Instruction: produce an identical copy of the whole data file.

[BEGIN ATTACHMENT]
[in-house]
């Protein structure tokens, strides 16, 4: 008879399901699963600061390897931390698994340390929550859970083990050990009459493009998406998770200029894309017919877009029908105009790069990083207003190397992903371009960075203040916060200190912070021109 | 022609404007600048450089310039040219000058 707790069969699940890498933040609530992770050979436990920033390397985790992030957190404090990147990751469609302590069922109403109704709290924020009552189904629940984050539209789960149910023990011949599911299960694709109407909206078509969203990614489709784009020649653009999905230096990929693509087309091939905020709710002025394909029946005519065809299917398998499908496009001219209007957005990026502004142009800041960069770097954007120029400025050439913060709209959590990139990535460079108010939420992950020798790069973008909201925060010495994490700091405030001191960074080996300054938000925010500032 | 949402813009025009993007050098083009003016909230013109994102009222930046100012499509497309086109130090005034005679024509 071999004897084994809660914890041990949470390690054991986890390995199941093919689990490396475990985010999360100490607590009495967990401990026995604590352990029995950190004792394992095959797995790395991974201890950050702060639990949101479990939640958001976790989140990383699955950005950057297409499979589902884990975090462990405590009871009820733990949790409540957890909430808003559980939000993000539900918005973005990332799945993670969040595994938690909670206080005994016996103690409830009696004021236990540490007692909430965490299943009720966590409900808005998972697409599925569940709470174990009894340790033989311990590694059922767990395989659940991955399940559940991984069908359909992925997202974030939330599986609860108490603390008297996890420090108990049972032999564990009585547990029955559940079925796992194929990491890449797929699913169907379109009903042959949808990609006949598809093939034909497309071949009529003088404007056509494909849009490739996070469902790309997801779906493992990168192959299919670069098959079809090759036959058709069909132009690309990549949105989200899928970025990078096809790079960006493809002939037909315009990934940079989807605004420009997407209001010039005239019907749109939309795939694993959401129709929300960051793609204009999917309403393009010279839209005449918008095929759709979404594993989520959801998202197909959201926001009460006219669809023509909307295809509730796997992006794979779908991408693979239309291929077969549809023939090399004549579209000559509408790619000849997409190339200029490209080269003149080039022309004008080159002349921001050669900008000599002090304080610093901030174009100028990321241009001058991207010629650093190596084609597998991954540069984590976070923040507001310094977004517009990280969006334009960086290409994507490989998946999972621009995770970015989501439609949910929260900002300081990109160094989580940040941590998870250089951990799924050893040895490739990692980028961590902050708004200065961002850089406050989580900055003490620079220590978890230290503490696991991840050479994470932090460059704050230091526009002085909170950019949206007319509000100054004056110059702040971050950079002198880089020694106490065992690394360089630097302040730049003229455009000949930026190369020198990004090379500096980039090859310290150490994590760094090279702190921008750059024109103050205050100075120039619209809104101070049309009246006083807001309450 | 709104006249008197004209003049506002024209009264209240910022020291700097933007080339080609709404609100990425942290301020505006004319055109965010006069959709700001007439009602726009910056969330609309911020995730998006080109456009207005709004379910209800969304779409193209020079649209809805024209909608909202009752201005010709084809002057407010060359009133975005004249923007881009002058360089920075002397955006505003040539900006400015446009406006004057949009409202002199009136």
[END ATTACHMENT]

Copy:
[in-house]
């Protein structure tokens, strides 16, 4: 008879399901699963600061390897931390698994340390929550859970083990050990009459493009998406998770200029894309017919877009029908105009790069990083207003190397992903371009960075203040916060200190912070021109 | 022609404007600048450089310039040219000058 707790069969699940890498933040609530992770050979436990920033390397985790992030957190404090990147990751469609302590069922109403109704709290924020009552189904629940984050539209789960149910023990011949599911299960694709109407909206078509969203990614489709784009020649653009999905230096990929693509087309091939905020709710002025394909029946005519065809299917398998499908496009001219209007957005990026502004142009800041960069770097954007120029400025050439913060709209959590990139990535460079108010939420992950020798790069973008909201925060010495994490700091405030001191960074080996300054938000925010500032 | 949402813009025009993007050098083009003016909230013109994102009222930046100012499509497309086109130090005034005679024509 071999004897084994809660914890041990949470390690054991986890390995199941093919689990490396475990985010999360100490607590009495967990401990026995604590352990029995950190004792394992095959797995790395991974201890950050702060639990949101479990939640958001976790989140990383699955950005950057297409499979589902884990975090462990405590009871009820733990949790409540957890909430808003559980939000993000539900918005973005990332799945993670969040595994938690909670206080005994016996103690409830009696004021236990540490007692909430965490299943009720966590409900808005998972697409599925569940709470174990009894340790033989311990590694059922767990395989659940991955399940559940991984069908359909992925997202974030939330599986609860108490603390008297996890420090108990049972032999564990009585547990029955559940079925796992194929990491890449797929699913169907379109009903042959949808990609006949598809093939034909497309071949009529003088404007056509494909849009490739996070469902790309997801779906493992990168192959299919670069098959079809090759036959058709069909132009690309990549949105989200899928970025990078096809790079960006493809002939037909315009990934940079989807605004420009997407209001010039005239019907749109939309795939694993959401129709929300960051793609204009999917309403393009010279839209005449918008095929759709979404594993989520959801998202197909959201926001009460006219669809023509909307295809509730796997992006794979779908991408693979239309291929077969549809023939090399004549579209000559509408790619000849997409190339200029490209080269003149080039022309004008080159002349921001050669900008000599002090304080610093901030174009100028990321241009001058991207010629650093190596084609597998991954540069984590976070923040507001310094977004517009990280969006334009960086290409994507490989998946999972621009995770970015989501439609949910929260900002300081990109160094989580940040941590998870250089951990799924050893040895490739990692980028961590902050708004200065961002850089406050989580900055003490620079220590978890230290503490696991991840050479994470932090460059704050230091526009002085909170950019949206007319509000100054004056110059702040971050950079002198880089020694106490065992690394360089630097302040730049003229455009000949930026190369020198990004090379500096980039090859310290150490994590760094090279702190921008750059024109103050205050100075120039619209809104101070049309009246006083807001309450 | 709104006249008197004209003049506002024209009264209240910022020291700097933007080339080609709404609100990425942290301020505006004319055109965010006069959709700001007439009602726009910056969330609309911020995730998006080109456009207005709004379910209800969304779409193209020079649209809805024209909608909202009752201005010709084809002057407010060359009133975005004249923007881009002058360089920075002397955006505003040539900006400015446009406006004057949009409202002199009136």